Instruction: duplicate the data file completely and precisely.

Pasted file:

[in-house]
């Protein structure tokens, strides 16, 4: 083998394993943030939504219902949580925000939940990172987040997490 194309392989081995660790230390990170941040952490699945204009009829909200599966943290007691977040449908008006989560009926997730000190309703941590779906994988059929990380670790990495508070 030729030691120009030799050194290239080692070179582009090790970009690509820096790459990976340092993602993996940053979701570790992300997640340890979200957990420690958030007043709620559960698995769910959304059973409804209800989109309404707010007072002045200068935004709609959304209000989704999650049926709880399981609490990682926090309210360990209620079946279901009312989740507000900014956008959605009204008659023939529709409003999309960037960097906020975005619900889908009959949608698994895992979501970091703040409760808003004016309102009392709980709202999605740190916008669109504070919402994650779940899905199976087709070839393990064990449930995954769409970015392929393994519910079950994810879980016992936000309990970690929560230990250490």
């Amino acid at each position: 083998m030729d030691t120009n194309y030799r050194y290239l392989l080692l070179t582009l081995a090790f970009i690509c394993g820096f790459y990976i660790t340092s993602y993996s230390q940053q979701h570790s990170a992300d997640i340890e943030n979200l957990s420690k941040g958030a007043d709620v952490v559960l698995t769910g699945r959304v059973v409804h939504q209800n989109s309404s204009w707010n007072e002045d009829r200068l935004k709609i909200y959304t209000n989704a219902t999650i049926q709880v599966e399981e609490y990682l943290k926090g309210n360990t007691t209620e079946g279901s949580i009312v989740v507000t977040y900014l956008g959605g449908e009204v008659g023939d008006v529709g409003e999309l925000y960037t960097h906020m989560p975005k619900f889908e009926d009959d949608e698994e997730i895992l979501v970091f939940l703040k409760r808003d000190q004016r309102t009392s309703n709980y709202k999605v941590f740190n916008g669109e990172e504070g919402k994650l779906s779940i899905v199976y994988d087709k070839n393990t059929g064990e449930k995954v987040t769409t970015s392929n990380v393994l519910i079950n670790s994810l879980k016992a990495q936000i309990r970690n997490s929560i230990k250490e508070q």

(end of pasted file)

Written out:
[in-house]
């Protein structure tokens, strides 16, 4: 083998394993943030939504219902949580925000939940990172987040997490 194309392989081995660790230390990170941040952490699945204009009829909200599966943290007691977040449908008006989560009926997730000190309703941590779906994988059929990380670790990495508070 030729030691120009030799050194290239080692070179582009090790970009690509820096790459990976340092993602993996940053979701570790992300997640340890979200957990420690958030007043709620559960698995769910959304059973409804209800989109309404707010007072002045200068935004709609959304209000989704999650049926709880399981609490990682926090309210360990209620079946279901009312989740507000900014956008959605009204008659023939529709409003999309960037960097906020975005619900889908009959949608698994895992979501970091703040409760808003004016309102009392709980709202999605740190916008669109504070919402994650779940899905199976087709070839393990064990449930995954769409970015392929393994519910079950994810879980016992936000309990970690929560230990250490």
């Amino acid at each position: 083998m030729d030691t120009n194309y030799r050194y290239l392989l080692l070179t582009l081995a090790f970009i690509c394993g820096f790459y990976i660790t340092s993602y993996s230390q940053q979701h570790s990170a992300d997640i340890e943030n979200l957990s420690k941040g958030a007043d709620v952490v559960l698995t769910g699945r959304v059973v409804h939504q209800n989109s309404s204009w707010n007072e002045d009829r200068l935004k709609i909200y959304t209000n989704a219902t999650i049926q709880v599966e399981e609490y990682l943290k926090g309210n360990t007691t209620e079946g279901s949580i009312v989740v507000t977040y900014l956008g959605g449908e009204v008659g023939d008006v529709g409003e999309l925000y960037t960097h906020m989560p975005k619900f889908e009926d009959d949608e698994e997730i895992l979501v970091f939940l703040k409760r808003d000190q004016r309102t009392s309703n709980y709202k999605v941590f740190n916008g669109e990172e504070g919402k994650l779906s779940i899905v199976y994988d087709k070839n393990t059929g064990e449930k995954v987040t769409t970015s392929n990380v393994l519910i079950n670790s994810l879980k016992a990495q936000i309990r970690n997490s929560i230990k250490e508070q």